Columns with a Name

THIS TOPIC APPLIES TO:yesSQL Server (starting with 2008)noAzure SQL DatabasenoAzure SQL Data Warehouse noParallel Data Warehouse

The following are the specific conditions in which rowset columns with a name are mapped, case-sensitive, to the resulting XML:

  • The column name starts with an at sign (@).

  • The column name does not start with an at sign (@).

  • The column name does not start with an at sign@ and contains a slash mark (/).

  • Several columns share the same prefix.

  • One column has a different name.

Column Name Starts with an At Sign (@)

If the column name starts with an at sign (@) and does not contain a slash mark (/), an attribute of the row element that has the corresponding column value is created. For example, the following query returns a two-column (@PmId, Name) rowset. In the resulting XML, a PmId attribute is added to the corresponding row element and a value of ProductModelID is assigned to it.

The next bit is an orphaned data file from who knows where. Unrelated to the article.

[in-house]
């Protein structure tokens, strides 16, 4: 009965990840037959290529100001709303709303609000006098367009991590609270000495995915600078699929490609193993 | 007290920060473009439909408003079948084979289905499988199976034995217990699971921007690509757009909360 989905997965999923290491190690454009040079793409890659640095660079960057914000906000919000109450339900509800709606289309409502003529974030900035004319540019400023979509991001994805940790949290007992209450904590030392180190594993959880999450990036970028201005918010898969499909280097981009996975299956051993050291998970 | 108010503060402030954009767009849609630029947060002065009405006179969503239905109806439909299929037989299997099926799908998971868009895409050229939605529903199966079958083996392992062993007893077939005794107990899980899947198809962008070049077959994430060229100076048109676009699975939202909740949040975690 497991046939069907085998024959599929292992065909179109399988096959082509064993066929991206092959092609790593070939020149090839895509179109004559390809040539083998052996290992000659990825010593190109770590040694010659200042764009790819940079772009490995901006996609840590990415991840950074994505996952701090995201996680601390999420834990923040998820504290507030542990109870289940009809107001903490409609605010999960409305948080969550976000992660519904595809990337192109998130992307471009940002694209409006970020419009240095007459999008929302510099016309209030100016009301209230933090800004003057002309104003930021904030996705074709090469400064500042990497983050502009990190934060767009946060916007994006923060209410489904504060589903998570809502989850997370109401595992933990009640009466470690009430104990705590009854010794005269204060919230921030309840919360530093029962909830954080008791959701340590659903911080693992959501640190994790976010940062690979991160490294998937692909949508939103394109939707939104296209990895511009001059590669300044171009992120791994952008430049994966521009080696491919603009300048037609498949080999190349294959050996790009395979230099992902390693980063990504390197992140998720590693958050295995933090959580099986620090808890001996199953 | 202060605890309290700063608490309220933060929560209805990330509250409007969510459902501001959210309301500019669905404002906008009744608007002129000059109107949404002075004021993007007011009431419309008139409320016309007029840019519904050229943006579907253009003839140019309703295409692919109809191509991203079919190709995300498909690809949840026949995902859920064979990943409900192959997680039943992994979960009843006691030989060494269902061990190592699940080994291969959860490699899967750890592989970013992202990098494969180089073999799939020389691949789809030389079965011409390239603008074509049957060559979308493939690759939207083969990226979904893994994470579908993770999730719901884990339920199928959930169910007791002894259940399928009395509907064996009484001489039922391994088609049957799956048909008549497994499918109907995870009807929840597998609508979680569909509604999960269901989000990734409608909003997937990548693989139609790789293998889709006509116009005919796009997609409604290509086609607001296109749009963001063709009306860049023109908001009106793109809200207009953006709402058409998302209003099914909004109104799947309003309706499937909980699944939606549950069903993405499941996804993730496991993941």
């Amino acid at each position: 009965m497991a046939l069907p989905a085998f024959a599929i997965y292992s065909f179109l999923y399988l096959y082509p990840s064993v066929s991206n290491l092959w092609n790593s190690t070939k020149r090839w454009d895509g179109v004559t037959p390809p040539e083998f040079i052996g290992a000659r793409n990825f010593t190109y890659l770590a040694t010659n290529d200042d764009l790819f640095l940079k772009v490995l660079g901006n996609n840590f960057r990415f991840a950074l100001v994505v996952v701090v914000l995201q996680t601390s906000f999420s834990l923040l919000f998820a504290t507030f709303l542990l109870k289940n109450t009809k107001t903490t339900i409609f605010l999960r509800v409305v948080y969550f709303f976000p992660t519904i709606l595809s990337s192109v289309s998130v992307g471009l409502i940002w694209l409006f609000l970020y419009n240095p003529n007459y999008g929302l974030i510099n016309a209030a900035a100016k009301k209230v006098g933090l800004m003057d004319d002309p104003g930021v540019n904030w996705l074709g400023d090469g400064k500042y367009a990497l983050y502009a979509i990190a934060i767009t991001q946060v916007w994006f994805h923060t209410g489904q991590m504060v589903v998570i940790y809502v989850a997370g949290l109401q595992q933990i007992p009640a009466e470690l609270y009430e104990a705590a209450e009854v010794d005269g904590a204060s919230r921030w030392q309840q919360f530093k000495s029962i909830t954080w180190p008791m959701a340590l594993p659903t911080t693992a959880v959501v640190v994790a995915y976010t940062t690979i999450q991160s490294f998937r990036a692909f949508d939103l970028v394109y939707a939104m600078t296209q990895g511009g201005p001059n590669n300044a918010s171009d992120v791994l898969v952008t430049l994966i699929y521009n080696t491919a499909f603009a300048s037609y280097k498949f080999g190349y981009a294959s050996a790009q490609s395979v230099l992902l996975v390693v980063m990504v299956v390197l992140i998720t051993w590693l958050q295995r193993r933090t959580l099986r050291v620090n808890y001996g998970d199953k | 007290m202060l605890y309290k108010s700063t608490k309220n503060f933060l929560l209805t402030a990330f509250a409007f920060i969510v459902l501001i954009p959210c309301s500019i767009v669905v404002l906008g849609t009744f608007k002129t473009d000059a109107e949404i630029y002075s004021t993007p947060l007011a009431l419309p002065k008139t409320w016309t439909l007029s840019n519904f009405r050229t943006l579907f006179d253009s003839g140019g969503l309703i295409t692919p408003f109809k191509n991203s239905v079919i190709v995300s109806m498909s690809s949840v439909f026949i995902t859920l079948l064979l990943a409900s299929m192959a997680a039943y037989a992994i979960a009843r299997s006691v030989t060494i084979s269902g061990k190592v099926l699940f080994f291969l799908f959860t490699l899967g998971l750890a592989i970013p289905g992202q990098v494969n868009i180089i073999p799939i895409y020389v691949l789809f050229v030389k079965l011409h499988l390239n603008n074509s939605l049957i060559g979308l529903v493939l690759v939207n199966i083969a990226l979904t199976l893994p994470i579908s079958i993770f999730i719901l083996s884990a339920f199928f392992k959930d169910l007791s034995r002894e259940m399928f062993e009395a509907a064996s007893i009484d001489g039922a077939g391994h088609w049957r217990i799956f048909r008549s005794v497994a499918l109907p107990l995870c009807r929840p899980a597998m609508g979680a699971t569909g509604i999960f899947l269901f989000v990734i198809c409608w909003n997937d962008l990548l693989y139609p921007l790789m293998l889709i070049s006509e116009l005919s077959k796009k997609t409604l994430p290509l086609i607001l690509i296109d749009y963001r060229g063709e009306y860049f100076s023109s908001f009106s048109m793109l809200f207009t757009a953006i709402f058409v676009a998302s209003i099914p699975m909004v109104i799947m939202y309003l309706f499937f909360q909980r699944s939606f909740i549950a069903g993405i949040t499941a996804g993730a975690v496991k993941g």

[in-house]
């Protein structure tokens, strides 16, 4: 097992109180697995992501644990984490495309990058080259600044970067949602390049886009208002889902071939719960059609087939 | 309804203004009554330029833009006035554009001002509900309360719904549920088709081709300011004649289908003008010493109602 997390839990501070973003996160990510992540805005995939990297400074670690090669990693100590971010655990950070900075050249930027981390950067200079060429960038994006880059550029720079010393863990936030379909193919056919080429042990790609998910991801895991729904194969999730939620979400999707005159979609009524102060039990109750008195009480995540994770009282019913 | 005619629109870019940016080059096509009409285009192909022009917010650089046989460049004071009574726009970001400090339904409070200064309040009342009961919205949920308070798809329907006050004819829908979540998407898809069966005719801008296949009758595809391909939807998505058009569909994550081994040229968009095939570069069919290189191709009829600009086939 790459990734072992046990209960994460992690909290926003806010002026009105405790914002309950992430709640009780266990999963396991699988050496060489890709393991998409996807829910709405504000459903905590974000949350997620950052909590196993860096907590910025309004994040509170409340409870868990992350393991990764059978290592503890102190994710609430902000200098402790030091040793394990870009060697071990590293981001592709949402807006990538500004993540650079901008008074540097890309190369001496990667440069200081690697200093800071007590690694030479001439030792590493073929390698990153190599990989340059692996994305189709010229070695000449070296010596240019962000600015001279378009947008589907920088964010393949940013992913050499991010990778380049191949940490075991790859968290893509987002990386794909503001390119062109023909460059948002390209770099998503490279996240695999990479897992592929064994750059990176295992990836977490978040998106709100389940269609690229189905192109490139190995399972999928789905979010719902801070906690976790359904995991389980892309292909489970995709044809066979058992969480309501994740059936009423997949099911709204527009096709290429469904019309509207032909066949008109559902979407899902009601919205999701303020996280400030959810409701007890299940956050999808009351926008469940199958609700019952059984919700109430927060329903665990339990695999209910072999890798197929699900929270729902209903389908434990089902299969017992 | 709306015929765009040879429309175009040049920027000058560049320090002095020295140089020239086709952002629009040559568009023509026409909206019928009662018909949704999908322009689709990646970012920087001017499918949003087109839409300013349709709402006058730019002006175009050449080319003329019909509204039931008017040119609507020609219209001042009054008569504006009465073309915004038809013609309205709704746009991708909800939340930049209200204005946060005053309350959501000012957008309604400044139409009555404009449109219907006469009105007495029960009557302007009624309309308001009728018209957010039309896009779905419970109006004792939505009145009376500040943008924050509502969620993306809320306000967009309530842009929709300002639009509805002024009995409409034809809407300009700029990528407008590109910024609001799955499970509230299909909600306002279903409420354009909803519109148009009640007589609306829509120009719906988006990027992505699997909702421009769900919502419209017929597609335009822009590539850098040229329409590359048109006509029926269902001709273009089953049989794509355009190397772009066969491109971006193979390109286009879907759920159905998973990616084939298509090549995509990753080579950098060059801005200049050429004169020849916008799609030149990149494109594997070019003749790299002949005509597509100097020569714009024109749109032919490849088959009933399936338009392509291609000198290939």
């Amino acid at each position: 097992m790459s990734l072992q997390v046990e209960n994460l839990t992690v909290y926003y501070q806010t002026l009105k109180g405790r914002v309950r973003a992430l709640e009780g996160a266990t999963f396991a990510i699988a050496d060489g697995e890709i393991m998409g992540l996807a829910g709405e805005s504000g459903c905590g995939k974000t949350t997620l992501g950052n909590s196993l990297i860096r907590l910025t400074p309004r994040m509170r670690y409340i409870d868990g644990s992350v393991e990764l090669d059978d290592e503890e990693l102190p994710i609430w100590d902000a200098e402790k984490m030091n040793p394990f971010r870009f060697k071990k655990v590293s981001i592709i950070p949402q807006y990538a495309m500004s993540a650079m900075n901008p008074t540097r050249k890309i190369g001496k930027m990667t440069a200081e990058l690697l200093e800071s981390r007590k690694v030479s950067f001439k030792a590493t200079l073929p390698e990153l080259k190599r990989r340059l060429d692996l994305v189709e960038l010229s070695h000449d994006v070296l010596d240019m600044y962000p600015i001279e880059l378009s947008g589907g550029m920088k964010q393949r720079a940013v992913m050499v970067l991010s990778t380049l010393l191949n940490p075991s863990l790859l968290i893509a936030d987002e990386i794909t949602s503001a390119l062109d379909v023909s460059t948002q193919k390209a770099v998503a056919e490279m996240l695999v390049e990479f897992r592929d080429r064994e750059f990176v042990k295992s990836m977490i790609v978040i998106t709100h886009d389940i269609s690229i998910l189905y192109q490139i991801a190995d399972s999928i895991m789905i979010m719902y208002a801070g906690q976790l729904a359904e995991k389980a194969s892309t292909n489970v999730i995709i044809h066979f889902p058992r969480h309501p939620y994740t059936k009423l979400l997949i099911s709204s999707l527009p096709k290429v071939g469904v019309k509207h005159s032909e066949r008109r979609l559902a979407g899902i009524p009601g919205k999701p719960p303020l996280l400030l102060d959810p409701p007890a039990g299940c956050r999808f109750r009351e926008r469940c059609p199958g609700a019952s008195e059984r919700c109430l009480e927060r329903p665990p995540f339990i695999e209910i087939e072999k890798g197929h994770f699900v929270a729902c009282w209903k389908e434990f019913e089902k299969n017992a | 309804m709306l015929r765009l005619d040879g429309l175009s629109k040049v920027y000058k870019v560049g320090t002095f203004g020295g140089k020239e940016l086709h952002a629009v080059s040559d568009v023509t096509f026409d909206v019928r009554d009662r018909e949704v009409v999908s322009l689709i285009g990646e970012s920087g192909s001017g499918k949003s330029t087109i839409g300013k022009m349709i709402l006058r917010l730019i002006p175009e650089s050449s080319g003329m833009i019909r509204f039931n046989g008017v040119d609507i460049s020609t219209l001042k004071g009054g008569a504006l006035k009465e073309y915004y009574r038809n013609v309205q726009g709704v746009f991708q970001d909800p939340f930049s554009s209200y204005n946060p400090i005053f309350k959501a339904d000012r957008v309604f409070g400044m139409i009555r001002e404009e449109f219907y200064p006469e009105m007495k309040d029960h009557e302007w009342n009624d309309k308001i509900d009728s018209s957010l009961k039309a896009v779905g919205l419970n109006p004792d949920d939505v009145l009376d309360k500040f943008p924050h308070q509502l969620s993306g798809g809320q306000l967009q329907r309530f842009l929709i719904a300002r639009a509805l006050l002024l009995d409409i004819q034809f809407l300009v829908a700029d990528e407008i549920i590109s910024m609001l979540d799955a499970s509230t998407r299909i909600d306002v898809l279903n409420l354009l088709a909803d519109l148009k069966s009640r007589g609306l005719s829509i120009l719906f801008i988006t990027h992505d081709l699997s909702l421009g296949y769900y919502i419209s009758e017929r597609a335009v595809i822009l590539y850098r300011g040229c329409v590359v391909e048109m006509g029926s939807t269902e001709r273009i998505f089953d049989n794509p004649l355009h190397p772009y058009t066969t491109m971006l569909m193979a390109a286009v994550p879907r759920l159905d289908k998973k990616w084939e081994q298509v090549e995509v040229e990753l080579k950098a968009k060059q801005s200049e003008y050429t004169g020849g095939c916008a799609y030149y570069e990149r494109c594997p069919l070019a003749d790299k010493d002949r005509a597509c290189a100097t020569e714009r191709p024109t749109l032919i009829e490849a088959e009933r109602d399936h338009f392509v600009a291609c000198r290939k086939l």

SELECT ProductModelID as "@PmId",  
       Name  
FROM Production.ProductModel  
WHERE ProductModelID=7  
FOR XML PATH   
go  

This is the result:

<row PmId="7">  
  <Name>HL Touring Frame</Name>  
</row>  

Note that attributes must come before any other node types, such as element nodes and text nodes, in the same level. The following query will return an error:

SELECT Name,  
       ProductModelID as "@PmId"  
FROM Production.ProductModel  
WHERE ProductModelID=7  
FOR XML PATH   
go  

Column Name Does Not Start with an At Sign (@)

If the column name does not start with an at sign (@), is not one of the XPath node tests, and does not contain a slash mark (/), an XML element that is a subelement of the row element, row by default, is created.